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Paddling the Salt River 

paddleboarding salt river horses

Float trip douses desert stereotypes and puts paddlers up close and personal with wild mustangs, blue herons and bald eagles.

By Suzanne Wright


In Arizona, encounters with wildlife are frequent yet never commonplace. No matter what creatures I see—birds, bobcats, deer, foxes, lizards, snakes—the moment is always unexpected and thrilling.

It’s May, and I’m on the Lower Salt River, preparing to nudge my bright-yellow inflatable kayak into the water. I’m strapping on my life vest and holstering my water when I look up. 

There they are, on the opposite bank of the river: four—no, wait, five—wild horses.

I still myself, but the horses don’t seem bothered by my presence or that of my fellow kayakers, who are using their smart phones to capture the moment. The horses go right on sipping water and munching grass in the shallows. 

These are magnificent animals, wild mustangs with glossy chestnut coats and distinctive white markings. Roaming the wilderness of the Salt River and surrounding Tonto National Forest, they are equine stars with their own Facebook page.  

Recent efforts by the U.S. Forest Service to round them up and remove them were met with vehement opposition by many Phoenicians, and other impassioned wildlife advocates across the country rallied in their defense. The plan was scrapped.  

The herd, which is estimated at about 300, is believed to descend from the Spanish horses brought to Arizona in the 1600s by Father Eusbeio Kino. It seems to me that the horses—which outdate the establishment of the national forest, in 1902—are at home here.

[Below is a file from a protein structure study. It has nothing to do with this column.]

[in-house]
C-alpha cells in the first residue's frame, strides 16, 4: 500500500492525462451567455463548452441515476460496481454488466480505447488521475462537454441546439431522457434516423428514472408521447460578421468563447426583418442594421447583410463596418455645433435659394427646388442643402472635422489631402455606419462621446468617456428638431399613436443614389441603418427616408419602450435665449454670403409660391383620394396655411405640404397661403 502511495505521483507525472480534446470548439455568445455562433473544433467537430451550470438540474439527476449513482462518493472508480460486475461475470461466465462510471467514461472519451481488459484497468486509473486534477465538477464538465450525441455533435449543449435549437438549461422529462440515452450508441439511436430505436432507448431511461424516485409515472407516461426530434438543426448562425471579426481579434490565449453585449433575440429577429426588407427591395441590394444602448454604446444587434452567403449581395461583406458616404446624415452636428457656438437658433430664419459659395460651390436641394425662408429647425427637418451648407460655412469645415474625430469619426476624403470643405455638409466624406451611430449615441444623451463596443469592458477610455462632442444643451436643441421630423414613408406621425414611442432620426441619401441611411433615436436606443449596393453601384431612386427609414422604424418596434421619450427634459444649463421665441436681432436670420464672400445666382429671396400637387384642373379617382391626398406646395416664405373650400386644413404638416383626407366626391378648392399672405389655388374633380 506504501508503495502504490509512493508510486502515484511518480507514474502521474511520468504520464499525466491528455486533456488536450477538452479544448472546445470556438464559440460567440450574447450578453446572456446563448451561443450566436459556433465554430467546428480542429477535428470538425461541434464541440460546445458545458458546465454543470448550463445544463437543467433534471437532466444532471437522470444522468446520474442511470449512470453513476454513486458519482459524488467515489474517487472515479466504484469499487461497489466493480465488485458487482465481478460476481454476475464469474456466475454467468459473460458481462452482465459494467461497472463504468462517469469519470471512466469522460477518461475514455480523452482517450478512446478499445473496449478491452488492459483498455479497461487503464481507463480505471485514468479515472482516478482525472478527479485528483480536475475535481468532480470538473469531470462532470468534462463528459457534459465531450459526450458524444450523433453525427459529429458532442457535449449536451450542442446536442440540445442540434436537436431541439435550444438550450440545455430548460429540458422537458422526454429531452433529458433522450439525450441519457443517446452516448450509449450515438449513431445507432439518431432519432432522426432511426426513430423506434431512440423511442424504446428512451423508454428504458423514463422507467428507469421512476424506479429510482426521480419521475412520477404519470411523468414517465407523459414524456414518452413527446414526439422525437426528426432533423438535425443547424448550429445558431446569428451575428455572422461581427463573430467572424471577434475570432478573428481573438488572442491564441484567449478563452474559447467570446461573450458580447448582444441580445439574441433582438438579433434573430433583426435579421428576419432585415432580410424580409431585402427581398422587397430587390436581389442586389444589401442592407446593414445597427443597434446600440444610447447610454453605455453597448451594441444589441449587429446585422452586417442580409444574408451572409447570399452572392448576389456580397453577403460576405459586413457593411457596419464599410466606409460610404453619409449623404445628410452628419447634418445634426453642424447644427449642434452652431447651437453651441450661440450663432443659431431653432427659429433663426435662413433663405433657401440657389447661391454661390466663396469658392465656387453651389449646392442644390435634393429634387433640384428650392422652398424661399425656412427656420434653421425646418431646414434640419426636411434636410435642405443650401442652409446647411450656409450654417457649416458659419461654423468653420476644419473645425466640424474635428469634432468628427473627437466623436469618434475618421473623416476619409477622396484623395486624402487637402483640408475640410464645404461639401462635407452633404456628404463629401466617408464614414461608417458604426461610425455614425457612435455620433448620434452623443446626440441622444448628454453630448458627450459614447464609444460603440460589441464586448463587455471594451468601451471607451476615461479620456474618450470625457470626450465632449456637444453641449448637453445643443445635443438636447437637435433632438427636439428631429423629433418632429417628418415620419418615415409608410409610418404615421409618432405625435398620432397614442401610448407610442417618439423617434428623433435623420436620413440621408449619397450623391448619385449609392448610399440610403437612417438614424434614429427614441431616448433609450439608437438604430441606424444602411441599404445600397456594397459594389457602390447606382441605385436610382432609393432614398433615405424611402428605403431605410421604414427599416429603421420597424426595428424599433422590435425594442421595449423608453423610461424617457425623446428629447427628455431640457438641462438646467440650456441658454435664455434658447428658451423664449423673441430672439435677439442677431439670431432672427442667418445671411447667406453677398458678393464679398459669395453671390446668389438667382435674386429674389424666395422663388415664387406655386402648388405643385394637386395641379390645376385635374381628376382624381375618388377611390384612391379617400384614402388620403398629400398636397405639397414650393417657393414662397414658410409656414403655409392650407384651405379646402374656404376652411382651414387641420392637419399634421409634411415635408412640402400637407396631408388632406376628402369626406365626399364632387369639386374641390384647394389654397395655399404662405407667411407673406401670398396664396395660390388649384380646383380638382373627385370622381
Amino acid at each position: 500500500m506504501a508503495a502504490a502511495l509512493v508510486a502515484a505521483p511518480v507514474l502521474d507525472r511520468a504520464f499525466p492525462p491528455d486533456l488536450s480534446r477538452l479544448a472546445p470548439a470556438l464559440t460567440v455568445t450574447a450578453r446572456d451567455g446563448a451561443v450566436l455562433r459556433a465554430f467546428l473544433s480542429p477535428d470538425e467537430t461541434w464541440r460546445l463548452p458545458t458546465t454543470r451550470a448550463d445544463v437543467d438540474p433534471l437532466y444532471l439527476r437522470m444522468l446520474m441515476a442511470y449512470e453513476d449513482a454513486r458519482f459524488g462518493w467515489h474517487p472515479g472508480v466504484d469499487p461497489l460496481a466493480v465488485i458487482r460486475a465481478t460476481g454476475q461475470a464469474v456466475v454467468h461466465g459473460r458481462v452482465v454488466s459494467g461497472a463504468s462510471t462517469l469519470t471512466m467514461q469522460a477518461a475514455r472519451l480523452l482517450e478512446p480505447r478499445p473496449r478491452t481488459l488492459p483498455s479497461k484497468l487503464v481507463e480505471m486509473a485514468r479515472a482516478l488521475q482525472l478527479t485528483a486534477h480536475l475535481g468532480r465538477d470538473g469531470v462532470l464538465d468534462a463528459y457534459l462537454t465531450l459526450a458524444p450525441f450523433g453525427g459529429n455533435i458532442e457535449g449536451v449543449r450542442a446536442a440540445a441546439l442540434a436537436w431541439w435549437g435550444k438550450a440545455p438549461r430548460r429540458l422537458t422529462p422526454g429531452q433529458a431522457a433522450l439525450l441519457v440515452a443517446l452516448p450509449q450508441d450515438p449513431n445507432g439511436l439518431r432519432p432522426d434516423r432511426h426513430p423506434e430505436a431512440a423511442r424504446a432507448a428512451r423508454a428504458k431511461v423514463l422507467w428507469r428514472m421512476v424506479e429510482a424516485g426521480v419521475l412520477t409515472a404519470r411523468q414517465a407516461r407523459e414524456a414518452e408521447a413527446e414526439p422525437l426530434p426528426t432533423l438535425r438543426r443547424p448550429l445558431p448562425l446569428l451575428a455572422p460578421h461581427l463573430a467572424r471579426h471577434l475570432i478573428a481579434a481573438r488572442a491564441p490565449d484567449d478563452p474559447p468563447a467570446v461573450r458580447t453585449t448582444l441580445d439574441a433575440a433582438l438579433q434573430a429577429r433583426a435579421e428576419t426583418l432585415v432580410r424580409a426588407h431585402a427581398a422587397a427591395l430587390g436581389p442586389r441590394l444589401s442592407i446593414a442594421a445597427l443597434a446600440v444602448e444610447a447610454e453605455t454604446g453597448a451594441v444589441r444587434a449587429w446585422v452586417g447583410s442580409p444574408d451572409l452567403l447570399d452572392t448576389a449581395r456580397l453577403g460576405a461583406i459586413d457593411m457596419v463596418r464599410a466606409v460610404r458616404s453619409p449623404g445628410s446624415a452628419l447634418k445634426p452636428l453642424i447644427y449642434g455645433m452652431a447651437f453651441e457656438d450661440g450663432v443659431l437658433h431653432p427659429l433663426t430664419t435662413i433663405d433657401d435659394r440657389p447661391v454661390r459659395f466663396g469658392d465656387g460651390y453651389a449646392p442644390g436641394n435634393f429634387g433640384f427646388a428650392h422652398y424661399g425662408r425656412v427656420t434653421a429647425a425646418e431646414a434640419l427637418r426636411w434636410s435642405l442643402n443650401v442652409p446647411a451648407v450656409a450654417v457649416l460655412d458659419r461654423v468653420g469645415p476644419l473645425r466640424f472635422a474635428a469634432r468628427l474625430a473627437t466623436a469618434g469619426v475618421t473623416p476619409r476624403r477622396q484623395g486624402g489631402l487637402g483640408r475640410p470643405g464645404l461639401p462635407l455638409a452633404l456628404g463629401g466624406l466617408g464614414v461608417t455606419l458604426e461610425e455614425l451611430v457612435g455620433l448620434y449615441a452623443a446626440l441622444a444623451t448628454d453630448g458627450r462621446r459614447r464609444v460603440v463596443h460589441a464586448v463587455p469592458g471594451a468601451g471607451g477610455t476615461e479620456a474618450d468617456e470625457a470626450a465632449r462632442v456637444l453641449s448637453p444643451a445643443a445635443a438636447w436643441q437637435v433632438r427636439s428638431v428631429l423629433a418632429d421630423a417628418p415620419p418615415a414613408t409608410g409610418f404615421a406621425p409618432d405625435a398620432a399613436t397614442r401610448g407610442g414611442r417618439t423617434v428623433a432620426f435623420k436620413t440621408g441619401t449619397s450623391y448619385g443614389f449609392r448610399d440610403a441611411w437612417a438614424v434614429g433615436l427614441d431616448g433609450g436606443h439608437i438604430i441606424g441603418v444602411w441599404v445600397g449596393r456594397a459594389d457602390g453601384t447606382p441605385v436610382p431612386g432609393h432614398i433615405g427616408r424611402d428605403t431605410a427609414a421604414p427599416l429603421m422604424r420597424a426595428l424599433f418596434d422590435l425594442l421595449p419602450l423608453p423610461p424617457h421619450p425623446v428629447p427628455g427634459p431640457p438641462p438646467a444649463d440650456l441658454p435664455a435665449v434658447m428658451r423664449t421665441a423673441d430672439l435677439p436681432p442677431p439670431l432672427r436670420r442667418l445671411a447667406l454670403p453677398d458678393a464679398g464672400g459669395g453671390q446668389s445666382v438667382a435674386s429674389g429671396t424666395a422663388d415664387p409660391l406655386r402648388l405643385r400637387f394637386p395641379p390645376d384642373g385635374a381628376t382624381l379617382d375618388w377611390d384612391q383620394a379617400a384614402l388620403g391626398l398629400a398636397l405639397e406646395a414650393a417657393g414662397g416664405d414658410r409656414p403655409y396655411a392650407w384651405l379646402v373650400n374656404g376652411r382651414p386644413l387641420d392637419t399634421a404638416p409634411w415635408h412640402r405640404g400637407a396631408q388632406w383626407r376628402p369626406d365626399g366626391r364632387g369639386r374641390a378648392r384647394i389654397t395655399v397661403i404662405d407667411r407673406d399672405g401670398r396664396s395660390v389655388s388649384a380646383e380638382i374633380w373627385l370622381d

A few minutes pass. I’m grateful for this brief encounter, as hoof hits rock and one horse after another wanders out of sight. This won’t be my last wildlife sighting on today’s two-hour trip.

salt river wild horses

The Salt River has been used as an irrigation source for thousands of years, first by the indigenous Hohokam people and today by a growing population in metropolitan Phoenix. There are some Class III whitewater rapids on the Upper Salt, but the flow is smooth enough for beginners here on the Lower Salt.  

The water is calm, its surface glinting slivery under the warm morning sun. We’re here on a Thursday, well before the tubers who descend onto the river most weekends; the only sounds are birdsong and the skittering of squirrels.

This is such a leisurely way to experience the unexpected—water in the desert. 

We drift in silence, floating past rugged cliffs that jut skyward a thousand feet and iconic saguaros that stud the hillsides. It’s scenic and peaceful. Occasionally, I lap the surface with my paddle. 

I train my eyes upward. 

Yes, that’s a bald eagle, the guide confirms. I also spy great blue heron, egrets, hawks and osprey. At eye level, a mule deer peers out from the dense foliage near shore. Fish jump. A gentle breeze cools my skin.

A smile. I dunk my feet in the water. I pull a granola bar out of my pocket, taking contented bites. I wave to some anglers. I daydream. 

My companions appear equally blissed out. Our guide suggests we return for a moonlight paddle and the chance to see nocturnal wildlife.

“Maybe you’ll spot javelina,” he says.

I love those pig-like denizens of the desert. That’s all the invitation I need.   

If you go

Local outfitters 360 Adventures and Arizona Outback Adventures offer kayaking and paddleboarding tours of the Lower Salt River. These guided tours typically last a half a day, and late spring and summer are the best times to spot wild horses.

About the author: Suzanne Wright

Suzanne Wright first stepped into the Sonoran Desert some 30 years ago and was immediately smitten. She has written for national publications such as National Geographic Traveler, USA Today and American Way, but she’s happiest exploring and writing about Arizona for regional outlets like AAA Arizona Highroads, Arizona Highways and the Official Travel Guide to Greater Phoenix.